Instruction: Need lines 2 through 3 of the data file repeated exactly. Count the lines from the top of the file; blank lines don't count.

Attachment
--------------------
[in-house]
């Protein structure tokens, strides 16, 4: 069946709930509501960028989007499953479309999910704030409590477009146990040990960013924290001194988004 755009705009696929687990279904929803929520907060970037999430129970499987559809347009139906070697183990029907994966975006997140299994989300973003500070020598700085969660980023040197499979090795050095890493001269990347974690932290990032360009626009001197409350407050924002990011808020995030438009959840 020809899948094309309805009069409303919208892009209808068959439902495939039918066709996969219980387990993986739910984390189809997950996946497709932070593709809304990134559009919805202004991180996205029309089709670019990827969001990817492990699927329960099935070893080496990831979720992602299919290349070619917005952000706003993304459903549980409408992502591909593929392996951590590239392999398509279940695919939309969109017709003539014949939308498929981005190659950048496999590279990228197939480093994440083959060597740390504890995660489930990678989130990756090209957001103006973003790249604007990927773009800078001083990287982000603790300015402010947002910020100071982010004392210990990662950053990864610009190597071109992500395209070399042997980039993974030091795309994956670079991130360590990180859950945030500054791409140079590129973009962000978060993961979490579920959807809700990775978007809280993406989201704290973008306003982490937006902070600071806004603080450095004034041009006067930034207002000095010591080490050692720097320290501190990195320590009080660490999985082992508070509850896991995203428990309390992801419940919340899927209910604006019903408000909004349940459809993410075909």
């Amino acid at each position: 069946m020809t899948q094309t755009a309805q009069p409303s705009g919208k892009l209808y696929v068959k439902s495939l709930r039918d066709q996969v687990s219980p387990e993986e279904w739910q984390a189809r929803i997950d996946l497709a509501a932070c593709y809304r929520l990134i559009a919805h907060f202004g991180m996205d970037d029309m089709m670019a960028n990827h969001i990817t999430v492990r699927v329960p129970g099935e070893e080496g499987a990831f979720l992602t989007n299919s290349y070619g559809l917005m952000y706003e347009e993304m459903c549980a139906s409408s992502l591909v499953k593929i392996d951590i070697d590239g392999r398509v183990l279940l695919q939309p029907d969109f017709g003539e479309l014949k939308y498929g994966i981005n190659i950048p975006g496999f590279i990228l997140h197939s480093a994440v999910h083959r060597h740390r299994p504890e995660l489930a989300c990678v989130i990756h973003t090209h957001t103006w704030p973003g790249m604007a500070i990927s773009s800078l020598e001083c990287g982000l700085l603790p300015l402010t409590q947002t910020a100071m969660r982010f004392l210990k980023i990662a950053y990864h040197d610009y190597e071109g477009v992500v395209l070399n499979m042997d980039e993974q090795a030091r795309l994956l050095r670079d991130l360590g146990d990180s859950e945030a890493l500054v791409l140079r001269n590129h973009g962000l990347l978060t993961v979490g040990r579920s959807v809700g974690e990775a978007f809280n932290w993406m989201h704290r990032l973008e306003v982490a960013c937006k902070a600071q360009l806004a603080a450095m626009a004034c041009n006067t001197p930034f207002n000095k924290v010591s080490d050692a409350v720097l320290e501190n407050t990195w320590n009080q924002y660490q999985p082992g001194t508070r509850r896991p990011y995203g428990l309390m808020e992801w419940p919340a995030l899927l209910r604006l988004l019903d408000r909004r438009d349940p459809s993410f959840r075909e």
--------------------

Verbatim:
């Protein structure tokens, strides 16, 4: 069946709930509501960028989007499953479309999910704030409590477009146990040990960013924290001194988004 755009705009696929687990279904929803929520907060970037999430129970499987559809347009139906070697183990029907994966975006997140299994989300973003500070020598700085969660980023040197499979090795050095890493001269990347974690932290990032360009626009001197409350407050924002990011808020995030438009959840 020809899948094309309805009069409303919208892009209808068959439902495939039918066709996969219980387990993986739910984390189809997950996946497709932070593709809304990134559009919805202004991180996205029309089709670019990827969001990817492990699927329960099935070893080496990831979720992602299919290349070619917005952000706003993304459903549980409408992502591909593929392996951590590239392999398509279940695919939309969109017709003539014949939308498929981005190659950048496999590279990228197939480093994440083959060597740390504890995660489930990678989130990756090209957001103006973003790249604007990927773009800078001083990287982000603790300015402010947002910020100071982010004392210990990662950053990864610009190597071109992500395209070399042997980039993974030091795309994956670079991130360590990180859950945030500054791409140079590129973009962000978060993961979490579920959807809700990775978007809280993406989201704290973008306003982490937006902070600071806004603080450095004034041009006067930034207002000095010591080490050692720097320290501190990195320590009080660490999985082992508070509850896991995203428990309390992801419940919340899927209910604006019903408000909004349940459809993410075909």
């Amino acid at each position: 069946m020809t899948q094309t755009a309805q009069p409303s705009g919208k892009l209808y696929v068959k439902s495939l709930r039918d066709q996969v687990s219980p387990e993986e279904w739910q984390a189809r929803i997950d996946l497709a509501a932070c593709y809304r929520l990134i559009a919805h907060f202004g991180m996205d970037d029309m089709m670019a960028n990827h969001i990817t999430v492990r699927v329960p129970g099935e070893e080496g499987a990831f979720l992602t989007n299919s290349y070619g559809l917005m952000y706003e347009e993304m459903c549980a139906s409408s992502l591909v499953k593929i392996d951590i070697d590239g392999r398509v183990l279940l695919q939309p029907d969109f017709g003539e479309l014949k939308y498929g994966i981005n190659i950048p975006g496999f590279i990228l997140h197939s480093a994440v999910h083959r060597h740390r299994p504890e995660l489930a989300c990678v989130i990756h973003t090209h957001t103006w704030p973003g790249m604007a500070i990927s773009s800078l020598e001083c990287g982000l700085l603790p300015l402010t409590q947002t910020a100071m969660r982010f004392l210990k980023i990662a950053y990864h040197d610009y190597e071109g477009v992500v395209l070399n499979m042997d980039e993974q090795a030091r795309l994956l050095r670079d991130l360590g146990d990180s859950e945030a890493l500054v791409l140079r001269n590129h973009g962000l990347l978060t993961v979490g040990r579920s959807v809700g974690e990775a978007f809280n932290w993406m989201h704290r990032l973008e306003v982490a960013c937006k902070a600071q360009l806004a603080a450095m626009a004034c041009n006067t001197p930034f207002n000095k924290v010591s080490d050692a409350v720097l320290e501190n407050t990195w320590n009080q924002y660490q999985p082992g001194t508070r509850r896991p990011y995203g428990l309390m808020e992801w419940p919340a995030l899927l209910r604006l988004l019903d408000r909004r438009d349940p459809s993410f959840r075909e």